Republican presidential candidate Marco Rubio outlined the stakes of the 2016 election for an audience in Reno, Nev., saying he would be "a president for all Americans." (Reuters)

Mainstream Republican donors and elected officials flocked to Sen. Marco Rubio (Fla.) on Monday amid a growing sense that he is the last best chance to prevent Donald Trump from running away with the ­Republican presidential nomination.

But Rubio’s path remains narrow and perilous. He has yet to win a state, and a raft of major March 1 contests known as ­“Super Tuesday” offers few obvious chances for him to do so. And if Trump keeps racking up wins, it will become more difficult to blunt his progress.

Increasingly, there is a recognition among Republican elites that if Trump is not slowed by the middle of March, it may be too late to prevent him from winning the nomination.

“The window is closing, and we need to move now,” said Bobbie Kilberg, a major Republican donor who lined up behind Rubio after former Florida governor Jeb Bush ended his campaign Saturday.

Fielding questions from reporters here Monday morning, Rubio didn’t predict any imminent victories.

Many mainstream Republicans see Rubio as the strongest alternative to Donald Trump, above. (Alice Li/The Washington Post)

“We look forward to continuing to add delegates to our count, and as we get into the winner-take-all states, I think we’re going to be in a very strong position,” he said, referring to primary contests that begin March 15.

Bush’s departure from the race has provided Rubio with a much-needed injection of establishment money and structural support. Those who sided with Bush or were reluctant to cross him now feel free to back Rubio.

Throughout Monday, a string of former Bush backers from across the country gravitated to the senator from Florida, including former Republican presidential nominee Robert J. Dole and Sen. Orrin G. Hatch (R-Utah). In South Florida, Republican Reps. Ileana Ros-Lehtinen, Mario Diaz-Balart and Carlos Curbelo and former congressman Lincoln ­Diaz-Balart — all of whom had backed Bush — announced their support.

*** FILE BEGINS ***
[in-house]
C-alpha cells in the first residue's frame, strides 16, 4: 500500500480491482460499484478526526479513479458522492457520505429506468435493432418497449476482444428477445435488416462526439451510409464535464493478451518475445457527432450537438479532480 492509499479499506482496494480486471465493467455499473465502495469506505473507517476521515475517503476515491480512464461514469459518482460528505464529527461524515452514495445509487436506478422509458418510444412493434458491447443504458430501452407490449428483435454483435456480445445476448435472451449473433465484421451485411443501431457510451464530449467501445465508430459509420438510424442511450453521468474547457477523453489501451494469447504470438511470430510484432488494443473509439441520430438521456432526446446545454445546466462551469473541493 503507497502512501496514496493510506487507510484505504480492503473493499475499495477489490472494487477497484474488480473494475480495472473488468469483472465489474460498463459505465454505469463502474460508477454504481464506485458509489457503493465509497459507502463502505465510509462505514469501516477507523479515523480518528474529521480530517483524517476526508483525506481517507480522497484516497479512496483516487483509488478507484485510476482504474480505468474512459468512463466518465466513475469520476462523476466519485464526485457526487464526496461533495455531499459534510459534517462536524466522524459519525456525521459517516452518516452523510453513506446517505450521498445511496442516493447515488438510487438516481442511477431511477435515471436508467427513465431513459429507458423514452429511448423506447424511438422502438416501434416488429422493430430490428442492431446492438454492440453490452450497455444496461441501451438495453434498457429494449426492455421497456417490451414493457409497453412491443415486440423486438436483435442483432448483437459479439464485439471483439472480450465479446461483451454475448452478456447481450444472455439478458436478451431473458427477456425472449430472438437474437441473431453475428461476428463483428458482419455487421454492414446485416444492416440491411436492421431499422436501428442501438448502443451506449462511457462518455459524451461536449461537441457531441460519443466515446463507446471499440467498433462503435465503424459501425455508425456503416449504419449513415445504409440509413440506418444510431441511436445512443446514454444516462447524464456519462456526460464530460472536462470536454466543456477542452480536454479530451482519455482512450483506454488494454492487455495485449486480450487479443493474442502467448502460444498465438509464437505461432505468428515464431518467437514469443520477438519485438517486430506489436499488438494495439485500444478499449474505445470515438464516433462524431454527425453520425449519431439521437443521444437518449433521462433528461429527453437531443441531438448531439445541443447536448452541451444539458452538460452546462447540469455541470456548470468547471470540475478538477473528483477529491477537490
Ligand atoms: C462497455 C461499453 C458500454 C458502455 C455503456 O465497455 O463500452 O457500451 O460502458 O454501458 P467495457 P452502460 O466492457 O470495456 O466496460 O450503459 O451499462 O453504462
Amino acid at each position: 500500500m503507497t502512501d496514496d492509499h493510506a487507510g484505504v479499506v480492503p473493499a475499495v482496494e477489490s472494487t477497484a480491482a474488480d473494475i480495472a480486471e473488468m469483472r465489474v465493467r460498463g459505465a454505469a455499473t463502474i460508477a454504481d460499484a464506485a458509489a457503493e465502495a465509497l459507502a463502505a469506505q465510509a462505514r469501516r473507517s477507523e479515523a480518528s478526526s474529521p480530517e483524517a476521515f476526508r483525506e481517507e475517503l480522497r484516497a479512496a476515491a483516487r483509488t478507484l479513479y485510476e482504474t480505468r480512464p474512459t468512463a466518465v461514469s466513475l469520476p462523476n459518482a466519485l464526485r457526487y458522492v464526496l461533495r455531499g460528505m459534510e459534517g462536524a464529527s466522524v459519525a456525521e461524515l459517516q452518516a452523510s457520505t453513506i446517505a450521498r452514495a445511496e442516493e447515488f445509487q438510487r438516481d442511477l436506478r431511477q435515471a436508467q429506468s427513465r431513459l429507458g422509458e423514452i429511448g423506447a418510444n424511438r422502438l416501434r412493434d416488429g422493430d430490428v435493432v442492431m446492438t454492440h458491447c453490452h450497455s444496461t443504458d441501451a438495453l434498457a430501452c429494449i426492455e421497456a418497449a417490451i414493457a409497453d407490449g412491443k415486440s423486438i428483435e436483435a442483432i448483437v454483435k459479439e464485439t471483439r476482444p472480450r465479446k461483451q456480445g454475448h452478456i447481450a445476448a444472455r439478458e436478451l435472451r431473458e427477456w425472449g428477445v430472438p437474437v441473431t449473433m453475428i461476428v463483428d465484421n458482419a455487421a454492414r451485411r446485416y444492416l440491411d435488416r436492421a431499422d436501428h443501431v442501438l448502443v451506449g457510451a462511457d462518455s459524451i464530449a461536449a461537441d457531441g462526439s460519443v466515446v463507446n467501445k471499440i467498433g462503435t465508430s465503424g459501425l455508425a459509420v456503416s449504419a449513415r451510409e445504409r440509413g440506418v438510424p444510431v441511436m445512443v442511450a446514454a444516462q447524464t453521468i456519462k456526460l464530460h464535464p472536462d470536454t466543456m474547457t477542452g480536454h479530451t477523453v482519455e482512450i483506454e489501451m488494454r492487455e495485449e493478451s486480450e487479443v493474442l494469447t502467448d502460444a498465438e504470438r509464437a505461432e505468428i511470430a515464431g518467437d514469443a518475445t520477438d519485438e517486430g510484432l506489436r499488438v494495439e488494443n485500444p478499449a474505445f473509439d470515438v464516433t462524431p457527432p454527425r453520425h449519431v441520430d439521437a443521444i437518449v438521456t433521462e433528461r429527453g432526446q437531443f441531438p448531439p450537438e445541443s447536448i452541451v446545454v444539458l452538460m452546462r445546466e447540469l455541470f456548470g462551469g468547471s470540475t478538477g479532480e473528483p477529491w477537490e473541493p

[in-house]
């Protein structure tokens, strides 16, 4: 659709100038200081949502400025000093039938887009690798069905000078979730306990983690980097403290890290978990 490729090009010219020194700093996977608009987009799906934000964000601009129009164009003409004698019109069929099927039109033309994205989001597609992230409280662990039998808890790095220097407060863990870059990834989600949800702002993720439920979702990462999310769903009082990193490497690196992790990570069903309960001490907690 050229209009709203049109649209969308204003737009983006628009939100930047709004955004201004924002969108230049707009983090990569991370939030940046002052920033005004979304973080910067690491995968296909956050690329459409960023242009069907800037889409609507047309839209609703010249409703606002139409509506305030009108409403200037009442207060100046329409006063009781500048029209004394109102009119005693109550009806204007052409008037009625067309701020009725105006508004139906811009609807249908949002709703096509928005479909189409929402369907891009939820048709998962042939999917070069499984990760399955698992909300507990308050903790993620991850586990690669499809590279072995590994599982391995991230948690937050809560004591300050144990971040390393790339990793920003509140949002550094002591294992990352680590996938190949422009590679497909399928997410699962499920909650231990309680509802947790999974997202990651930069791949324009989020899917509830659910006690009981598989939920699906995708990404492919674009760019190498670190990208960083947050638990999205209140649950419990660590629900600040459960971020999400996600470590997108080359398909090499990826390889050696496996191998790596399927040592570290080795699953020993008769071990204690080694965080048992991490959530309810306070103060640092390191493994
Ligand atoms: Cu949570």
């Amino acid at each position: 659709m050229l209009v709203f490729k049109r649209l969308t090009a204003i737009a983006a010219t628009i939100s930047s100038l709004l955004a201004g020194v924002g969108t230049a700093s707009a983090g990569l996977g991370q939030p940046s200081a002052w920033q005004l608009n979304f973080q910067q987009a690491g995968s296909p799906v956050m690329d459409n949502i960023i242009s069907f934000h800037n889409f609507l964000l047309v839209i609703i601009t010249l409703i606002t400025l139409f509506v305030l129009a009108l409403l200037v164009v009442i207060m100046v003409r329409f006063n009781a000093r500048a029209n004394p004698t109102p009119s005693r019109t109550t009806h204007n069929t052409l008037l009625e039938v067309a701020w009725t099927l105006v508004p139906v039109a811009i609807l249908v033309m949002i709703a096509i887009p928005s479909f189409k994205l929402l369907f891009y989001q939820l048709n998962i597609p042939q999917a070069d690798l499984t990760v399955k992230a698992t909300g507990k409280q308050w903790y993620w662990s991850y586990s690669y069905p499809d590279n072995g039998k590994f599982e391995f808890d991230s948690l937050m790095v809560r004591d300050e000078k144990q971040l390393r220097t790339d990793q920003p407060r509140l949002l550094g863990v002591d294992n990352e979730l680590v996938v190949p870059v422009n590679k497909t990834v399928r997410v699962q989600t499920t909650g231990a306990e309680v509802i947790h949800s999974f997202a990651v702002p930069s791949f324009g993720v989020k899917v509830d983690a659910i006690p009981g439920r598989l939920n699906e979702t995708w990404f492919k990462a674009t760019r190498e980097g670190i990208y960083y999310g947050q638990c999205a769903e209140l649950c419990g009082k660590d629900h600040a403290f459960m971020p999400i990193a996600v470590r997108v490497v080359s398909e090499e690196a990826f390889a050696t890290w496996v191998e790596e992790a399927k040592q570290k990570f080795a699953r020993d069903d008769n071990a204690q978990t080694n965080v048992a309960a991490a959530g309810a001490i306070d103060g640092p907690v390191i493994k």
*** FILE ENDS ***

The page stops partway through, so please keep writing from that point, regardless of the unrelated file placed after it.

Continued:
Rubio also picked up backers who previously stood on the sidelines, such as former Minnesota governor Tim Pawlenty and Sens. Jeff Flake (R-Ariz.) and Thom Tillis (R-N.C.).

On the donor side, in addition to Kilberg, former ambassador Francis Rooney, who gave more than $2 million to a pro-Bush super PAC through his holding company, is now with Rubio. So is financial industry executive Muneer Satter, who also made big donations to support Bush.

Phil Rosen, a New York lawyer who is a major Republican fundraiser, said he has spent the past two days on the phone with former Bush donors who are eager to join the Rubio effort.

“They have a lot of disappointment about Jeb, but they are ready to put full steam ahead for Marco,” said Rosen, who said he has gotten commitments from 15 top Bush bundlers.

“I am going to continue to reach out to literally every person that was on the Bush campaign,” he said.

Rosen said he has not encountered any residual bitterness from the campaign clashes between the two men.

In a new ad released Monday that will run in Super Tuesday states, a super PAC supporting Rubio casts Trump as “erratic” and “unreliable.” It says Sen. Ted Cruz (R-Tex.), another top rival, is “calculated” and “underhanded.”

Rubio campaigned in Nevada on Monday in advance of the state’s Tuesday caucuses, which seem to favor Trump but are small and unpredictable. At his campaign stops, Rubio talked up his personal ties to the state, where he lived as a child.